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This course shows how to build a polished documentary using Avid Media Composer and a few essential editing techniques. Author Ashley Kennedy demonstrates documentary editing in a real-world project, breaking down the process into a series of manageable steps and milestones. Discover how to define a project approach based on a client's creative brief, and then effectively review and organize the footage. Then find out how to use script-based editing methods and a wide variety of scene creation techniques to assemble a rough cut. The course also shows how to use effects to repair and enhance your footage, process client feedback, and add the film's finishing elements.
This course is part of a series that looks at Documentary Editing from the point of view of 3 different editors in 3 different editing applications. For more insight on editing documentary projects, take a look at Documentary Editing with Premiere Pro and Documentary Editing with Final Cut Pro X.
Once things are looking good on paper, you may want to get started with your Radio Edit, working out the audio foundation for each scene in your documentary. And that's fine. If you're someone that just needs to get started, then by all means do so and skip to the next movie in this chapter. However, as you've no doubt caught on by now organization and preparation are a common theme for effective documentary editing. So I thought I'd throw one more big thing your way in case you wanted to really get everything inline for your edit. I'm talking about writing a script, specifically a two column script.
This is common practice if you have transcripts of all of your interviews. Now a two-column script is a documentary script with the left column tells us what we see and the right column tells us what we hear. Now this is just one possible format, but it's the one that we'll be exploring in this course. So based on the Paper Edit we know we're going to need an intro and a conclusion and the four main scenes in-between. So you can build your two column script to include that main structure. Now let's just take the first section, the introduction. After screening and organizing all of the footage, I am imagining a sort of audio montage of interview subjects praising the main principles of the Farm to Table movement.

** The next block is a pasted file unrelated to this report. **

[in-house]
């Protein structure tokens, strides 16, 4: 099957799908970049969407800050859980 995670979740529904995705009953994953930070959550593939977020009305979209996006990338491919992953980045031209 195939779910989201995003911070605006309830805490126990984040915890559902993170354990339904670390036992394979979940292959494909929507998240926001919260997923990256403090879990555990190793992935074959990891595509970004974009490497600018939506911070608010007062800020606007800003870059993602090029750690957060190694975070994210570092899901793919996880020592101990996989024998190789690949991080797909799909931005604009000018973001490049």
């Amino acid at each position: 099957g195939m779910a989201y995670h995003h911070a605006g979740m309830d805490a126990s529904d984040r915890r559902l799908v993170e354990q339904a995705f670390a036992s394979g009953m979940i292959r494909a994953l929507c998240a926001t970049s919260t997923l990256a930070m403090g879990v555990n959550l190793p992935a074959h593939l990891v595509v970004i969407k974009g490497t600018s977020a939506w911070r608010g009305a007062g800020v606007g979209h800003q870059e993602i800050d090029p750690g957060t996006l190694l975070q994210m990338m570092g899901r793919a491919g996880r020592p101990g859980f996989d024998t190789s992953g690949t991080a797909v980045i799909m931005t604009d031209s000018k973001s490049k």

Then I'm imagining the visuals to basically take us through the entire movement starting with a single piece of fruit and then we'll get bigger and bigger, and we'll see the orchard and the farm, the workers, the market, and so on. Now I don't have to write out specific shots here. I mean you can, some editors do, but I just like to work with visual generalities that I can later flesh out. So I just keep going like this with each scene. Again, because I have my transcripts, I can just go through them and find my favorite sound bites and then include them in the script just pasting ideas together and forming conclusions.
Then I can decide later how I'd like the visuals to play into everything that's being said. Now I'll just quickly show you the entire script scene by scene so you can briefly see what I'm thinking. Scene one is where we meet BD and learn about his ideas and get an intro of the farm and scene two is where we get a sense of the importance of the farm in a local growing movement and where we focus on what it takes to get ready for the farmers market. And scene three is the big one, we are at the farmers market, and we not only talk to BD, but with all of his workers as well as with the customers, this is sort of a culmination of everyone's efforts to make the Farm to Table movement happen.
So this'll kind of be the largest scene. And scene four is where we get to explore the relationship between the growers and the restaurant owners and chefs. And finally, the conclusion is short, just a sound bite by BD, but I think it sums up everything pretty well. So, again, the two column script is a great idea for documentary editors that have the luxury of transcripts for each of the interviews, because it just basically becomes a matter of copying and pasting the moments that tell the story you want to tell.
It gives you a chance to imagine the visuals, but again this part is slightly less important since you can always change the visuals later. You really need to see that to make it work. So again these are just generalities, but the part where you can really get specific is with the audio. It gives you a chance to lay an excellent groundwork for how you'd like to tackle the documentary, and if you'd like to check out this editing script that I've assembled for this documentary, you can check it in the exercise files if you're a lynda.com Premium Subscriber.
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